By Vision reporters
“I need Furadan 5G,” I requested a dealer at Container Village. He hesitated, a bit before asking, “What are you going to use it for? “I have used other farm chemicals, but they have failed to kill the pests,” I said. “I can arrange to have it in minutes,” the dealer replied.
Furadan 5G is a farm chemical that was recalled by its manufacturers, FMC company, in 2009. However, farmers can still easily get it in Kampala shops.
Furadan 5G is a chemical under the carbofuran class. FMC recalled all their carbofuran related chemicals in Kenya, Uganda and Tanzania.
Carbofuran is a contact and stomach poison that kills all kinds of pests that affect a wide array of crops and this made it popular with farmers.
However, researchers Edward Okot and Andrew Plumptre recently highlighted global concerns about the chemical’s effect on animals in areas where it is used.
In Uganda, according to Okot, the chemical was used either intentionally or by mistake, by farmers near wildlife reserves like Queen Elizabeth National Park to kill wild animals that strayed into the farms or even in the game parks.
According to Okot’s research, carbofuran chemicals are common in agricultural input stores near game reserves, like in Kasese town.
The use of the pesticides to kill wild animals is a huge concern since wildlife is an important aspect of the tourism industry, which is one of the leading foreign income earners for the country.
In Uganda, according to the Ministry of Agriculture, Animal Industries and Fisheries (MAAIF), the only licensed carbofuran chemicals are Furan 5G and Agro-furan 5G.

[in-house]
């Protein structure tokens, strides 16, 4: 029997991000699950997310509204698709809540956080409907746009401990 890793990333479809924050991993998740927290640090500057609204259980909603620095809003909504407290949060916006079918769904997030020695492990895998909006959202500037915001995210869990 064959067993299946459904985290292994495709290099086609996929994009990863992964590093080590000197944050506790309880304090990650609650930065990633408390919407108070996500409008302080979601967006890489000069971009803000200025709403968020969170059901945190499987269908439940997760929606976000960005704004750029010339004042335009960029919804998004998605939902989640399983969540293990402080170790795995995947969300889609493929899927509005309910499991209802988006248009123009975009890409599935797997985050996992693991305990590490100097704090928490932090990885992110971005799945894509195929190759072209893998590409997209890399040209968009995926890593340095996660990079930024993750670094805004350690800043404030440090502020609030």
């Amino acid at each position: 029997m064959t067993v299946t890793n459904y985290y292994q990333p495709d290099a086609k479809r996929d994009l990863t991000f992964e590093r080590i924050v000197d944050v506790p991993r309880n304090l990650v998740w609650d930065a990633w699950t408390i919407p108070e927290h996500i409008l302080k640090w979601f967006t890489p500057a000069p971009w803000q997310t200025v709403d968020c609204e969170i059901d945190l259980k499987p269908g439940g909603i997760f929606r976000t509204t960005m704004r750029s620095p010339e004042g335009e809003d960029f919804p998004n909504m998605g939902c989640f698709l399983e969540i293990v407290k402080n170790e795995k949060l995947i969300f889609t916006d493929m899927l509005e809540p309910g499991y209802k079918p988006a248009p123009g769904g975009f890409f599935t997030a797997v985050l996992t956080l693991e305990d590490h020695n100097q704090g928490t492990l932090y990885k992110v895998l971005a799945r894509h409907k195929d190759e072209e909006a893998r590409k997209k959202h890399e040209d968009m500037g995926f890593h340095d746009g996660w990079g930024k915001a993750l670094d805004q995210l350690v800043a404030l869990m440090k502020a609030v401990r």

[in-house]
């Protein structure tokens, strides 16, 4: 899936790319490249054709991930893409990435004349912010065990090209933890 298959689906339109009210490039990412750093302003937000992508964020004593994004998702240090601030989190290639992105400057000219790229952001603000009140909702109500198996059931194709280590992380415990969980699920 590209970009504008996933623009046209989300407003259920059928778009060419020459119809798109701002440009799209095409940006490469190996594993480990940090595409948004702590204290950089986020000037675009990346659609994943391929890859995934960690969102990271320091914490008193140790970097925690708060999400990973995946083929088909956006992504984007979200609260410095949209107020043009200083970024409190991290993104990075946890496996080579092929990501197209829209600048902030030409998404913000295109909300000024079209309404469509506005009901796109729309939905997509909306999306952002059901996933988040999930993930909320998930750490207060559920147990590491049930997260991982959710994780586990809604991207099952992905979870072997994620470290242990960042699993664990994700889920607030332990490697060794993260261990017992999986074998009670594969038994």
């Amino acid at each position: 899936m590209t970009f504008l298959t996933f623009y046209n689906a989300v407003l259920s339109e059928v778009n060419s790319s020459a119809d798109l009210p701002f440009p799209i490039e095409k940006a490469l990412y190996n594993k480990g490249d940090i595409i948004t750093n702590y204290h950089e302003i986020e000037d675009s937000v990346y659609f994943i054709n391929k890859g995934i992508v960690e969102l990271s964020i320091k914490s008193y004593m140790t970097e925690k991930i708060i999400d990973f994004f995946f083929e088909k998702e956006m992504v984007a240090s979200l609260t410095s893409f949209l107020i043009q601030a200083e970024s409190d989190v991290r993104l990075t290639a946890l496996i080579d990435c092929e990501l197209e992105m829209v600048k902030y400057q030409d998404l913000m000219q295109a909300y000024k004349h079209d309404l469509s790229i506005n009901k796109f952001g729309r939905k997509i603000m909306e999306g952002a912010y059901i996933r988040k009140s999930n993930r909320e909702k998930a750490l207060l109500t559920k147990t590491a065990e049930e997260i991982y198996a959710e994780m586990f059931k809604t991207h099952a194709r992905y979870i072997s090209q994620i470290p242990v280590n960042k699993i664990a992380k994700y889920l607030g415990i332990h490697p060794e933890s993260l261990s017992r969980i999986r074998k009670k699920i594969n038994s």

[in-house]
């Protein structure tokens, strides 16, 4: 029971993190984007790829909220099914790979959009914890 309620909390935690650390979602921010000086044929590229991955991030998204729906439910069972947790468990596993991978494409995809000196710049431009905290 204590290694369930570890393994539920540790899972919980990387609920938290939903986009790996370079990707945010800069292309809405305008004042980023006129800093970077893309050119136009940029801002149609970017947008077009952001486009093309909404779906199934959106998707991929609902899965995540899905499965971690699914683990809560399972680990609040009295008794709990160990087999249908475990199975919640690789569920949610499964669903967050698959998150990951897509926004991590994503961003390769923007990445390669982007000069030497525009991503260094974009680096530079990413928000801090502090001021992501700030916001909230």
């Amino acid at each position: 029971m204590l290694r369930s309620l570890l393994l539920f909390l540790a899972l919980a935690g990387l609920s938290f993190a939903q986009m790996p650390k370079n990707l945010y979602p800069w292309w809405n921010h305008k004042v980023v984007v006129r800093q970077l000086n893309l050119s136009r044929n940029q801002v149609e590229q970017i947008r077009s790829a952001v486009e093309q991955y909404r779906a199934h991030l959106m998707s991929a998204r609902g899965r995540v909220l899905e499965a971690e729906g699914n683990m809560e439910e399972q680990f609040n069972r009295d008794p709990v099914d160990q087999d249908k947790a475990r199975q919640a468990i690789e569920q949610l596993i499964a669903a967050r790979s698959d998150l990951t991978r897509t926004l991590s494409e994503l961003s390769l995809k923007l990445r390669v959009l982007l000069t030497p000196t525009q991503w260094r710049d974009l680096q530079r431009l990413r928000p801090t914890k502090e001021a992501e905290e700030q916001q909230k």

Agro-furan is solely supplied by a company called General and Allied Ltd.
It is produced in Singapore, while Furan 5G is produced by United Phosphorous Limited, Mumbai India and distributed by Lipsum (U) Ltd in Uganda. When they realised that Furadan 5G was still on sale under their label in Uganda, FMC issued a statement saying the product on the Ugandan market was not genuine.
A woman buys inputs from a shop at Container Village
Dealers at Container Village said they import the chemical from Kenya. MAAIF officials blame the lack of sufficient personnel at the borders for the ease with which the chemical is imported into Uganda.
A survey by Okot and Plumptre across 35 agro-input shops in Kampala showed that 13 of the shops had carbofuran on the shelves.
Agriculture officers say Ridomil is another chemical that was banned, but remains on shop shelves. Researchers have warned that continuous spraying of Ridomil pesticides on tomatoes may lead to health complications, such as cancer, Ridomil is one of the fertilisers that stay in the fruit for long periods of time.
According to Dr. Wilberforce Tushemereire, Director of National Agricultural Research Laboratories – NARL Kawanda, Ridomil is mainly used on tomatoes to keep them fresh longer and disease-free, while on mangoes, it is used to kill flies that may be attracted by the mango while it is still on the shelf.
Tushemereire added: “Much as there is no proven association between Ridomil and cancer, we suspect that in the long run consuming these poisons can cause problems in the internal organs.
Most chemical dealers, he pointed out, are interested in making quick sales, while the farmers, who do the actual spraying, do not know the effects of the chemicals they use.
To compound matters, the dealers too may not know what they are selling or what precautions their clients should take.
However, Dr. John Mwanja, who is in charge of pesticide control in MAAIF, says he is not sure if Ridomil was banned.
“I need to crosscheck with the recommendations from the Stockholm convention, which conducts research on all agrochemicals before they are sent in the market,” he said.
Other banned agrochemicals in Uganda include the DDT used to control pests (the one to control mosquitoes is legal), Endosulphhide, which is mainly used by cotton farmers and Ambush that was popularly used to control weeds.
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